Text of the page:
**********************************************************************
101.200.0.122: 270 target(s)
120.27.31.143: 119 target(s)
77.247.182.246: 7 target(s)
**********************************************************************
                    IPs and Detected Risk
**********************************************************************
I sent a pull request to Chris yesterday and he already merge it. The tool is available on his github repository. It's easy to set up, does not have lot of dependencies and it runs smoothly in a Docker container.

Xavier Mertens
ISC Handler - Freelance Security Consultant
PGP Key

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Apple Updates Everything (Again)

Published: 2016-03-21
Last Updated: 2016-03-21 23:44:12 UTC
by Johannes Ullrich (Version: 1)
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As part of today's product announcements, Apple released new operating systems across its different products. In addition to new features, these updates do address a number of security issues as well.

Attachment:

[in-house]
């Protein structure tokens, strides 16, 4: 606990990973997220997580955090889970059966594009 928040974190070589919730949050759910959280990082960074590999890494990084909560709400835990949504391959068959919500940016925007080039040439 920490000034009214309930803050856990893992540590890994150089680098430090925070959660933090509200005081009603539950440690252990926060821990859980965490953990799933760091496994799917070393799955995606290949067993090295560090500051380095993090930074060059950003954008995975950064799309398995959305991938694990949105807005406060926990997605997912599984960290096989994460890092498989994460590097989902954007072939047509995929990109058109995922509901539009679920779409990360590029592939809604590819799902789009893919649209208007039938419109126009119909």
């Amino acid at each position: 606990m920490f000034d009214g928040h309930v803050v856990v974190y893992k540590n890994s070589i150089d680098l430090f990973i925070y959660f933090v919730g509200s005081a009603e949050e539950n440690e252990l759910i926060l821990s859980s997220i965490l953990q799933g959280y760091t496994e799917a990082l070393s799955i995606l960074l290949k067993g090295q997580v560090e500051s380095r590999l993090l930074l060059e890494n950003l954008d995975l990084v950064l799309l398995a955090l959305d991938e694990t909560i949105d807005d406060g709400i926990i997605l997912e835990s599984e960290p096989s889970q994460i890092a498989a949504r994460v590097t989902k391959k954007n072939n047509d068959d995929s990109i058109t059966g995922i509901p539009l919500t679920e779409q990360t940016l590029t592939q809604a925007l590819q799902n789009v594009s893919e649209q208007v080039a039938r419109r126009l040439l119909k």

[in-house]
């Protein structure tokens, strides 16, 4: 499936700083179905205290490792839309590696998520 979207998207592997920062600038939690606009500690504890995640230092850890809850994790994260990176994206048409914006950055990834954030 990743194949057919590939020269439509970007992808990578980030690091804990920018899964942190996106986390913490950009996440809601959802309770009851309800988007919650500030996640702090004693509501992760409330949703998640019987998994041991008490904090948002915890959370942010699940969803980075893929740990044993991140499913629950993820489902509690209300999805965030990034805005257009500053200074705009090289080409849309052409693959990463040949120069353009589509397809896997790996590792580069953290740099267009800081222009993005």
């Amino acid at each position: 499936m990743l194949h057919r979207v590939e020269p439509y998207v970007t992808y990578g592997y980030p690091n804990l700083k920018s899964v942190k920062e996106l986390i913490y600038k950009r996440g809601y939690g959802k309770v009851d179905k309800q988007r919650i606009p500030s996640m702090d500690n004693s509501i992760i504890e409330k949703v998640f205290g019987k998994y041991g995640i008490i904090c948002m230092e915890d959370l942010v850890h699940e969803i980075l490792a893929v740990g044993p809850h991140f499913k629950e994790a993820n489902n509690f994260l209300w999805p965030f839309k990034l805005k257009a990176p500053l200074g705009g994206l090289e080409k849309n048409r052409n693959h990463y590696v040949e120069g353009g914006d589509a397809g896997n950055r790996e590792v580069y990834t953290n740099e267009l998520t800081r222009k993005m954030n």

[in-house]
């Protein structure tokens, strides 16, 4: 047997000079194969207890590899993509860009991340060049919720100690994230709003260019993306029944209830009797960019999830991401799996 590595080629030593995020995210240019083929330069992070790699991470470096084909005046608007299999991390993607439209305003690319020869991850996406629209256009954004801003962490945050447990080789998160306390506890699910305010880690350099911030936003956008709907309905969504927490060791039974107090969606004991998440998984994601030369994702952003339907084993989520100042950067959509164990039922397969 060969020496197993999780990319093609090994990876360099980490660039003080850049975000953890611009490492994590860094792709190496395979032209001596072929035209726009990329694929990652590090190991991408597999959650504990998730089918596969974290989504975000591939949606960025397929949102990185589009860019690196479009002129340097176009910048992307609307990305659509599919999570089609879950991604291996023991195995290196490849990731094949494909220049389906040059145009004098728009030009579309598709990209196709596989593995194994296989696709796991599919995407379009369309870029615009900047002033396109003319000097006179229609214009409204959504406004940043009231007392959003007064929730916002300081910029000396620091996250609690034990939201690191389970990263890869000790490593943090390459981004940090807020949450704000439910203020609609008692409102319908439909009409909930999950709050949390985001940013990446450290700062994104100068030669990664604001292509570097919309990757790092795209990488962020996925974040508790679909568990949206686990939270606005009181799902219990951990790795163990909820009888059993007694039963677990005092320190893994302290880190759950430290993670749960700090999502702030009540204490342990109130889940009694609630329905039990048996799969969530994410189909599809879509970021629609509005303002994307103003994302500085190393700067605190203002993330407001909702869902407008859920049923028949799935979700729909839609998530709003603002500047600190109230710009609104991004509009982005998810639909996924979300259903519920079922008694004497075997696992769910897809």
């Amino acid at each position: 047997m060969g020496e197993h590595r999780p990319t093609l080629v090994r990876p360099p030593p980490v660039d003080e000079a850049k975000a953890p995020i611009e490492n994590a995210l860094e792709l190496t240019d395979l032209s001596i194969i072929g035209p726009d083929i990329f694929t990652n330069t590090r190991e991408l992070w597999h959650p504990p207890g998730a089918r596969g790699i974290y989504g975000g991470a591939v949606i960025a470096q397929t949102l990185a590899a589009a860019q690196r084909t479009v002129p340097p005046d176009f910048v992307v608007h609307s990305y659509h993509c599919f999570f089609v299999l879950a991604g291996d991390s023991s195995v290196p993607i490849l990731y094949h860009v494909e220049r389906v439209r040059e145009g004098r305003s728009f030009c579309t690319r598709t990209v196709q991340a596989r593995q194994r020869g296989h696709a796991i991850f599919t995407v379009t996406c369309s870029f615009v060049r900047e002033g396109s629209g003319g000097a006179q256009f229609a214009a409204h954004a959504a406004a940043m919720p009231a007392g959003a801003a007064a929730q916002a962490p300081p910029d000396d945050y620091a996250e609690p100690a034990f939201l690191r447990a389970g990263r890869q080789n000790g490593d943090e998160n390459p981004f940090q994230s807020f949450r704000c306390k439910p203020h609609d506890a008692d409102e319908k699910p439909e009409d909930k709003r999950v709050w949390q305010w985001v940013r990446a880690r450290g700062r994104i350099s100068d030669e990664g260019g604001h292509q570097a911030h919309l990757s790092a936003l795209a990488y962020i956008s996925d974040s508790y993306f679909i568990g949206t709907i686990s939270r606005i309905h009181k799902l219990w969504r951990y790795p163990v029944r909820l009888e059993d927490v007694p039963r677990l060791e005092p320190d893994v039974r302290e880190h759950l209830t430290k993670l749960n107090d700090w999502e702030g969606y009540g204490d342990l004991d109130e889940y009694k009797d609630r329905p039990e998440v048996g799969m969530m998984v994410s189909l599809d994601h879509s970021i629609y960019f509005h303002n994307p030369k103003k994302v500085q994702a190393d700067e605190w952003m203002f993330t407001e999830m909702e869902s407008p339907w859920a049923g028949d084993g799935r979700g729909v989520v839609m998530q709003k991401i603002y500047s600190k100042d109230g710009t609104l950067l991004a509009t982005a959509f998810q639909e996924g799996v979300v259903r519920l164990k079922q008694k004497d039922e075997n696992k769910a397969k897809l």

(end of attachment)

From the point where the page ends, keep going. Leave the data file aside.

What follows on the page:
OS X Server 5.1 ( for Yosemite 10.10.5 )

This update improves warnings in case the administrator stores backups insecurely and removes old SSL ciphers (RC4). Also, authentication bypass issues are addressed in the Wiki.

Safari 9.1

The Safari update is available for OS X back to 10.9 (Mavericks). It fixes a total of 12 vulnerabilities, some can be used to execute arbitrary code.

OS X El Capitan 10.11.4 (Security Update 2016-002)

A total of 59 vulnerabilities are patched (I hope I counted them right). Here are some of the highlights:

Apple USB Networking (CVE-2016-1734): This vulnerability could lead to arbitrary code execution if a malicious USB devices is connected to the computer.